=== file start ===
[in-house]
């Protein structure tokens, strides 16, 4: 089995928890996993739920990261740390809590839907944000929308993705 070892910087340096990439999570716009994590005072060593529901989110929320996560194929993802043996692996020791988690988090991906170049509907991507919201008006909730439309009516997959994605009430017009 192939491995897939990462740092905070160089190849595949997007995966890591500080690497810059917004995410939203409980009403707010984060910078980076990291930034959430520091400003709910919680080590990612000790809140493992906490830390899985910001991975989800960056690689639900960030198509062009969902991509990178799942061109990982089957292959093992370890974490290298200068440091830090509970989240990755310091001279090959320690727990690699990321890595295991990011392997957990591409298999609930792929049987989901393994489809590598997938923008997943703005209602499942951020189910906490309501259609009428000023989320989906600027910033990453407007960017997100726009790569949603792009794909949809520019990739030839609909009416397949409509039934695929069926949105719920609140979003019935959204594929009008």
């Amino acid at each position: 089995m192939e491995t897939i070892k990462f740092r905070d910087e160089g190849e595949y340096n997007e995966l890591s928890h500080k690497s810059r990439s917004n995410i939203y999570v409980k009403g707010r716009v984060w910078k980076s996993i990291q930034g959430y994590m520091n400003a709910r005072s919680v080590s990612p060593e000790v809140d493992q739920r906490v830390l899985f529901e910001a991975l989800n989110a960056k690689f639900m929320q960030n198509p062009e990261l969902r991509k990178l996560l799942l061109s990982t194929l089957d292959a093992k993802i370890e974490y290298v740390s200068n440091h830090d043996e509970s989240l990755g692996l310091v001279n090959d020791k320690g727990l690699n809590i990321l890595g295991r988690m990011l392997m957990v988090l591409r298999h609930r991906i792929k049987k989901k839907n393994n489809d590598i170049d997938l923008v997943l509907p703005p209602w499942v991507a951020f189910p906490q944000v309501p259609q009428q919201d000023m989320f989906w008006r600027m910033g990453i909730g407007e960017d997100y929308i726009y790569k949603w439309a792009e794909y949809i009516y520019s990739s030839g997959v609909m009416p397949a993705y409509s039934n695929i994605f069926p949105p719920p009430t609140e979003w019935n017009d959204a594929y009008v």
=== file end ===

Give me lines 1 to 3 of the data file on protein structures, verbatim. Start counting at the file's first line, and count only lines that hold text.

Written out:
[in-house]
């Protein structure tokens, strides 16, 4: 089995928890996993739920990261740390809590839907944000929308993705 070892910087340096990439999570716009994590005072060593529901989110929320996560194929993802043996692996020791988690988090991906170049509907991507919201008006909730439309009516997959994605009430017009 192939491995897939990462740092905070160089190849595949997007995966890591500080690497810059917004995410939203409980009403707010984060910078980076990291930034959430520091400003709910919680080590990612000790809140493992906490830390899985910001991975989800960056690689639900960030198509062009969902991509990178799942061109990982089957292959093992370890974490290298200068440091830090509970989240990755310091001279090959320690727990690699990321890595295991990011392997957990591409298999609930792929049987989901393994489809590598997938923008997943703005209602499942951020189910906490309501259609009428000023989320989906600027910033990453407007960017997100726009790569949603792009794909949809520019990739030839609909009416397949409509039934695929069926949105719920609140979003019935959204594929009008």
């Amino acid at each position: 089995m192939e491995t897939i070892k990462f740092r905070d910087e160089g190849e595949y340096n997007e995966l890591s928890h500080k690497s810059r990439s917004n995410i939203y999570v409980k009403g707010r716009v984060w910078k980076s996993i990291q930034g959430y994590m520091n400003a709910r005072s919680v080590s990612p060593e000790v809140d493992q739920r906490v830390l899985f529901e910001a991975l989800n989110a960056k690689f639900m929320q960030n198509p062009e990261l969902r991509k990178l996560l799942l061109s990982t194929l089957d292959a093992k993802i370890e974490y290298v740390s200068n440091h830090d043996e509970s989240l990755g692996l310091v001279n090959d020791k320690g727990l690699n809590i990321l890595g295991r988690m990011l392997m957990v988090l591409r298999h609930r991906i792929k049987k989901k839907n393994n489809d590598i170049d997938l923008v997943l509907p703005p209602w499942v991507a951020f189910p906490q944000v309501p259609q009428q919201d000023m989320f989906w008006r600027m910033g990453i909730g407007e960017d997100y929308i726009y790569k949603w439309a792009e794909y949809i009516y520019s990739s030839g997959v609909m009416p397949a993705y409509s039934n695929i994605f069926p949105p719920p009430t609140e979003w019935n017009d959204a594929y009008v």